Seattle Foundation Blog

A New Kind of Community Investment

Seattle Foundation joins an innovative guarantee pool that increases access to capital.


November 24, 2019

By Kris Hermanns, Chief Impact Officer

Throughout our community and our country, too many people struggle to access the capital they need to make their dreams come true. In the United States, we are fortunate to have a sector of lenders, like credit unions and community banks that have the expressed purpose of meeting the financing needs of people with low and moderate incomes and people who face barriers to mainstream financial products to purchase a home or start a business.

These barriers largely stem from longstanding policies within the lending industry that determine who can or cannot get financing. These methodologies purport to assess risk, but in reality, they amount to discriminatory and inaccurate profiling. Biased by design, they keep women, people of color, immigrants and refugees from opening businesses and other enterprises. Yet data show that women and minorities manage loans more responsibly than people who can access them more readily. They know how important resources are and don’t take financing for granted.

In response, Seattle Foundation has been on the lookout for more opportunities to support new investment tools that help people who have been locked out of traditional capital by investing in lenders that are experienced and committed to expanding opportunity through responsible financial products.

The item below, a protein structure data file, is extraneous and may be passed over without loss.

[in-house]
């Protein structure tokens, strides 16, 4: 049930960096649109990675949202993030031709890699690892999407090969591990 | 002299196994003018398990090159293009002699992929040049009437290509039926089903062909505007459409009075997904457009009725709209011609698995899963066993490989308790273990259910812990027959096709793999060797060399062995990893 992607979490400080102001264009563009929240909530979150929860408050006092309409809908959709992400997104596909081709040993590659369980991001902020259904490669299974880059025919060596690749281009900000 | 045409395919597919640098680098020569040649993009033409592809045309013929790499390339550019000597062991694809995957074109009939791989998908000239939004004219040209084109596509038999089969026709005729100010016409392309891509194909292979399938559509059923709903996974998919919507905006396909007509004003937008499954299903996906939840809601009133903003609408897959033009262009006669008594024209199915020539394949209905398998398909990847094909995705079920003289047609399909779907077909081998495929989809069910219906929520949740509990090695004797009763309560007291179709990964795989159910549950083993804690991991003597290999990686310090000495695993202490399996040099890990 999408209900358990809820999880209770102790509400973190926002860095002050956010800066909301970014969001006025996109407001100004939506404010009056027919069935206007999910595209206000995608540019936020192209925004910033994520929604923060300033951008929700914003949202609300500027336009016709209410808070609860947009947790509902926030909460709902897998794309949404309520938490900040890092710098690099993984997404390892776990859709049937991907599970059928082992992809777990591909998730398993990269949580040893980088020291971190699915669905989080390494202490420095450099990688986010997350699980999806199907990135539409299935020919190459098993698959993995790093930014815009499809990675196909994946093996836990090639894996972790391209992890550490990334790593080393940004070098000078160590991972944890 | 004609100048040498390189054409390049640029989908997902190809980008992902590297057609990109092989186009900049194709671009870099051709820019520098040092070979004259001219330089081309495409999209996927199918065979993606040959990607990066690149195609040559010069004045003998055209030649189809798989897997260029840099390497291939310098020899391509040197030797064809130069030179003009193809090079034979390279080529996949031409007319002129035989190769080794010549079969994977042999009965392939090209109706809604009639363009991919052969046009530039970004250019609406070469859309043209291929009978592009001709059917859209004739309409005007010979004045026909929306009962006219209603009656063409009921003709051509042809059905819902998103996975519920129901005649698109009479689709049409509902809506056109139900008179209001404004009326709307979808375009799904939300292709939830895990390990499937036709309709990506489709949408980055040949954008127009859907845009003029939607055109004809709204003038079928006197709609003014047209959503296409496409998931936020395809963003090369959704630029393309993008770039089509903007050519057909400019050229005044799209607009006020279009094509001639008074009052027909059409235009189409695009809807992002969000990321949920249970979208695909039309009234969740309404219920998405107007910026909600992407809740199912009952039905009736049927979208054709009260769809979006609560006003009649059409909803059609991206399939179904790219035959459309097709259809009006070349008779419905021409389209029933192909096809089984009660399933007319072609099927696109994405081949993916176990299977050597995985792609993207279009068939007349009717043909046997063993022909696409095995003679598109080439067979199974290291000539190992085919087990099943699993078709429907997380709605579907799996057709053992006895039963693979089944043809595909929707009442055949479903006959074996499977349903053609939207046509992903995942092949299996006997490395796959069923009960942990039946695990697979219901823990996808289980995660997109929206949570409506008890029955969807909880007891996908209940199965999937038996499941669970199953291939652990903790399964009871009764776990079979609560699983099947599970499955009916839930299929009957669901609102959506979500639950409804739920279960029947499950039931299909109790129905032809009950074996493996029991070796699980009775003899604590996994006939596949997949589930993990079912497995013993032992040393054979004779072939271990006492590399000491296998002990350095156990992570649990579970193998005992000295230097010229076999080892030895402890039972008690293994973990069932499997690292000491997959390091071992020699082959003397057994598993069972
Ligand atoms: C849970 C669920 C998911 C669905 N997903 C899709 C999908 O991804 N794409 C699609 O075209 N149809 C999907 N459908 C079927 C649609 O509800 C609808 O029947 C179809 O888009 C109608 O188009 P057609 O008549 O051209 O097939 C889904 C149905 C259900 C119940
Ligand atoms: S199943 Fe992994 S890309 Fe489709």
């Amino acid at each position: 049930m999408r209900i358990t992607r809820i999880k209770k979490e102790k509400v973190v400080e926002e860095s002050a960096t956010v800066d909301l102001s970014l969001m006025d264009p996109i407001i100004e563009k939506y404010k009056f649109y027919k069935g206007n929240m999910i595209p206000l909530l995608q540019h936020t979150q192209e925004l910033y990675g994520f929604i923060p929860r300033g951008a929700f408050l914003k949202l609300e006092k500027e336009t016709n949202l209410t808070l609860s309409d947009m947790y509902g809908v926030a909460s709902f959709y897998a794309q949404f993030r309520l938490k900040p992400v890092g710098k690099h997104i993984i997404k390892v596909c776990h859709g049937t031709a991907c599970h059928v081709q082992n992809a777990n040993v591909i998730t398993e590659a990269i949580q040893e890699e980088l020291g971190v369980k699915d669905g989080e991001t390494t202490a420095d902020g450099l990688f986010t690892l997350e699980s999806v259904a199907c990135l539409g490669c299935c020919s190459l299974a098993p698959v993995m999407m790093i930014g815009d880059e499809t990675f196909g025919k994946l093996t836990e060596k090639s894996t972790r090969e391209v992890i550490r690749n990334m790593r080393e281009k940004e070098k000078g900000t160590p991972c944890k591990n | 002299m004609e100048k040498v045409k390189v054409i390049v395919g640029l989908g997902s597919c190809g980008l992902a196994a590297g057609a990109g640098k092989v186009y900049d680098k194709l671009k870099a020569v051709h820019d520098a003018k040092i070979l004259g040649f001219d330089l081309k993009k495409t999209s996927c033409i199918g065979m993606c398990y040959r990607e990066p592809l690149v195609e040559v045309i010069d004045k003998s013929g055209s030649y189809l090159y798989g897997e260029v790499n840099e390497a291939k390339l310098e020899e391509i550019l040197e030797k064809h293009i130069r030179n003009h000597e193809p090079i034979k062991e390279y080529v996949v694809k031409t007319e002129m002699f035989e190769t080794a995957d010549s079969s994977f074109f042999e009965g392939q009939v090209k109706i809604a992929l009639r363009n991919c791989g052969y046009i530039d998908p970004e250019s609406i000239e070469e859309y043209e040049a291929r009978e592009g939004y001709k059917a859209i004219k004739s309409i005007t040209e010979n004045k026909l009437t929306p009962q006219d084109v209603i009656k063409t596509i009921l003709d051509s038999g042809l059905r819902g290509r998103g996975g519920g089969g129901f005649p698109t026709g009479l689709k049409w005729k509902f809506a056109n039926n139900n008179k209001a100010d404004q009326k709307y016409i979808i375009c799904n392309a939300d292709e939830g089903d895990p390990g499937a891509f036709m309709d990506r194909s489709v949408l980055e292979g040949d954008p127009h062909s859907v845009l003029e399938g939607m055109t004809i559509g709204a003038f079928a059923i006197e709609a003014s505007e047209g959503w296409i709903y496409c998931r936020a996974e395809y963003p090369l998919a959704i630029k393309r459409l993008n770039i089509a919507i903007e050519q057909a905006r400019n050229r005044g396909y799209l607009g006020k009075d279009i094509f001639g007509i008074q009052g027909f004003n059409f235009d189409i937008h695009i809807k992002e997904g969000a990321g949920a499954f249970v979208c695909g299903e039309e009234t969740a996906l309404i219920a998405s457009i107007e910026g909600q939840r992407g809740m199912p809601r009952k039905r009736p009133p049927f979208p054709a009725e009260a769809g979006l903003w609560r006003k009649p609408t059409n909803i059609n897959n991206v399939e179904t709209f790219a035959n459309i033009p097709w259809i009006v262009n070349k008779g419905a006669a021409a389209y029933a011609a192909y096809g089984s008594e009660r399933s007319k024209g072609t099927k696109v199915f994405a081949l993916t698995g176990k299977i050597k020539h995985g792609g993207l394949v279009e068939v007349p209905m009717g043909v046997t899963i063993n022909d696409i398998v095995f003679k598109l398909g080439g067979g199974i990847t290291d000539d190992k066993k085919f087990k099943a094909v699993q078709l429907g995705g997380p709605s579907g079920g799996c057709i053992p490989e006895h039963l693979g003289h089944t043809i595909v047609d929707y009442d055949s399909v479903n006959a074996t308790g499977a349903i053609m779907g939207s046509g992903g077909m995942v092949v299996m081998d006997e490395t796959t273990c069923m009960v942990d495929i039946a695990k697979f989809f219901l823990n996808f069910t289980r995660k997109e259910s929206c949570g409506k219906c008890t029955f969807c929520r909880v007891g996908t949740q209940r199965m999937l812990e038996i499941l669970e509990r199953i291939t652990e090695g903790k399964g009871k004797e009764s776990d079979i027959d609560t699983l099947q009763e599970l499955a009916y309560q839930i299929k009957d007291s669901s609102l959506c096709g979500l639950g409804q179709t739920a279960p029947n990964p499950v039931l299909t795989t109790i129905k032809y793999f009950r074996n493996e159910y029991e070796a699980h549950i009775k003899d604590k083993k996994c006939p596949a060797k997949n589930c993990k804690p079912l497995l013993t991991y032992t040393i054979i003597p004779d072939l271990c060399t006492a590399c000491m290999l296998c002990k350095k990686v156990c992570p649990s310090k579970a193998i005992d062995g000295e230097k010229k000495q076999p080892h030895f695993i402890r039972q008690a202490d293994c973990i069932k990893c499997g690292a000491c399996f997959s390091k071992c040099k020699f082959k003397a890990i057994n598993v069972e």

Recently we have had a chance to take part in something that’s never been done before: a new finance vehicle called the Community Investment Guarantee Pool (CIGP). Led by The Kresge Foundation, the CIGP is the first-ever philanthropic guarantee pool in the U.S., created to accelerate community investment nationwide. In essence, the CIGP leverages money sitting idle on balance sheets to centralize a source of credit enhancement for people and projects that need it most. By banding together, guarantors can mitigate their losses by sharing them pro-rata across the pool.

So far 11 guarantors, including Kresge, The California Endowment, The Rockefeller Foundation, The Annie E. Casey Foundation, and Seattle Foundation, have come together with a total of nearly $40 million in unfunded guarantees—a total the CIGP hopes to grow to at least $75 million on its way to establishing a permanent tool for community development finance. SeaFdn is the first community foundation participating in the Pool with a board approved investment of $1 million.

The CIGP shares SeaFdn’s commitment to racial equity and shared prosperity. The pool will support businesses and enterprises whose intermediaries and/or end users are women or people of color. To start, it has identified three areas of focus for guarantees: affordable housing, small business, and climate solutions. Potential guarantees could include housing projects designed to reduce CO2 emissions and save low-income people money on energy bills, support for developers of color who are growing the size of their projects, and start-up food co-ops that will create access to healthy food while creating jobs and generating economic activity.

In early December, Seattle Foundation is hosting a series of gatherings to talk about the opportunities the CIGP presents in our community. If you would like to learn more, please contact me at k.hermanns@seattlefoundation.org or 206-388-1653.

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